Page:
You don’t see images like this often. We tend to ignore and hide the mistakes and outright failures; a mindset that is fueled even more by the highly curated nature of social media.
I think photos like this are important. They reveal the true aspects of what we do. While not all of this pile was generated by the current project, much of it was. Some pieces were failures, others were experiments in learning what I needed to know. There’s a lot of time and material invested here, that some would say was wasted but I strongly disagree with that mindset.
Like many others, I used to hate mistakes. I would get overly frustrated and even angry at the first hint of a failure. I had this immature and unrealistic notion that everything had to be perfect, or that my skills were more advanced than the reality unfolding in front of me suggested.
As a creator though, I know that this material represents a process of learning and growth. It represents determination and persistence in sticking to a set of freely chosen standards that I find meaningful. It represents a commitment I’ve made toward a future vision of the modeling I want to pursue.
In terms of hard costs, yes, there is some money in this mound of scrap. Very little in this craft is cheap anymore and brass is no exception. You may wonder why I didn’t mockup various pieces from less expensive material like card stock. Well, you can’t file or solder card stock. I’m not only building from scratch but also learning about metal working from scratch too. In that sense, I need to become familiar with the actual materials. That said, some of these pieces can and will be recycled into other projects, or used for ongoing practice exercises or simply recycled outright. In that sense, brass is one of the more sustainable materials we can employ in the craft.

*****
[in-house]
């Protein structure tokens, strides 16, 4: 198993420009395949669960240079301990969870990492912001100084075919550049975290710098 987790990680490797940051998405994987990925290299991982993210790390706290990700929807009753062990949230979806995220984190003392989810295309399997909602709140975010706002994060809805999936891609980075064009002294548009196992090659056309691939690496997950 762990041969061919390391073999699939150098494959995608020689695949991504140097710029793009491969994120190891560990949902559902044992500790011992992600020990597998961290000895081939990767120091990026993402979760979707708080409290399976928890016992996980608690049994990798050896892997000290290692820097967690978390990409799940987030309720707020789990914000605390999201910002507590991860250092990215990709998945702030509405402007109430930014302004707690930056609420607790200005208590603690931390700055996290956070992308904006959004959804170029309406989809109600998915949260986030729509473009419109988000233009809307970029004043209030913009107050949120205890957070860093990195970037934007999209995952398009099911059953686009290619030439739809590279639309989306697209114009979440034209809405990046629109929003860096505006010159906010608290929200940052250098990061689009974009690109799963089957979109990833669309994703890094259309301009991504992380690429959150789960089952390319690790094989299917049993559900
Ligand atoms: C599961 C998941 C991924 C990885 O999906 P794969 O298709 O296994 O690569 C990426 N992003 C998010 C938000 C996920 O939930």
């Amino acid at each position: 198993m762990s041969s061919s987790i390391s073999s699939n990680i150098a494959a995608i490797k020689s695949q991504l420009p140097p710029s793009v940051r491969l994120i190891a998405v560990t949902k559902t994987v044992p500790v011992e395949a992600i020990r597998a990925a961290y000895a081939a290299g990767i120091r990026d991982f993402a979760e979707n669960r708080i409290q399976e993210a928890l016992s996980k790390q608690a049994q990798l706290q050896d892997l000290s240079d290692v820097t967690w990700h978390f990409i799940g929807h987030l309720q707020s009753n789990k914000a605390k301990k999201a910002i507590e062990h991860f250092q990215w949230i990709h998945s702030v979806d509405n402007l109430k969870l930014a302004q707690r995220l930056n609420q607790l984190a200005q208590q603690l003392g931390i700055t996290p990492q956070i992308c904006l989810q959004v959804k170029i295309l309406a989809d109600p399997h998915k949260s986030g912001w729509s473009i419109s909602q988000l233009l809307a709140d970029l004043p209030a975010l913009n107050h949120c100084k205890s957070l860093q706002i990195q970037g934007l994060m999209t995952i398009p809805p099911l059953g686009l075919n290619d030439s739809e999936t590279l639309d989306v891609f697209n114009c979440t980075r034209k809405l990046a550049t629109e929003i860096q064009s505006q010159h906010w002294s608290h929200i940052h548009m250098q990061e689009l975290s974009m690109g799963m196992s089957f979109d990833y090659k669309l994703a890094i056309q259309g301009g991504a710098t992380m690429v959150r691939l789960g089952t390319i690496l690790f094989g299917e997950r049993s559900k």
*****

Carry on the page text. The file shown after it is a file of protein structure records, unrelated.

Mistakes are going to happen, regardless of how skilled a person may be. They are a reflection of the humanity our discussions around this craft sorely needs.
Thank you for sharing this: too often we only get to see the finished project, without understanding the amount of “not good enough, must do it again” rejects that were generated along the way.
I agree Simon. I believe the craft is better served when people see all of what’s involved. -Mike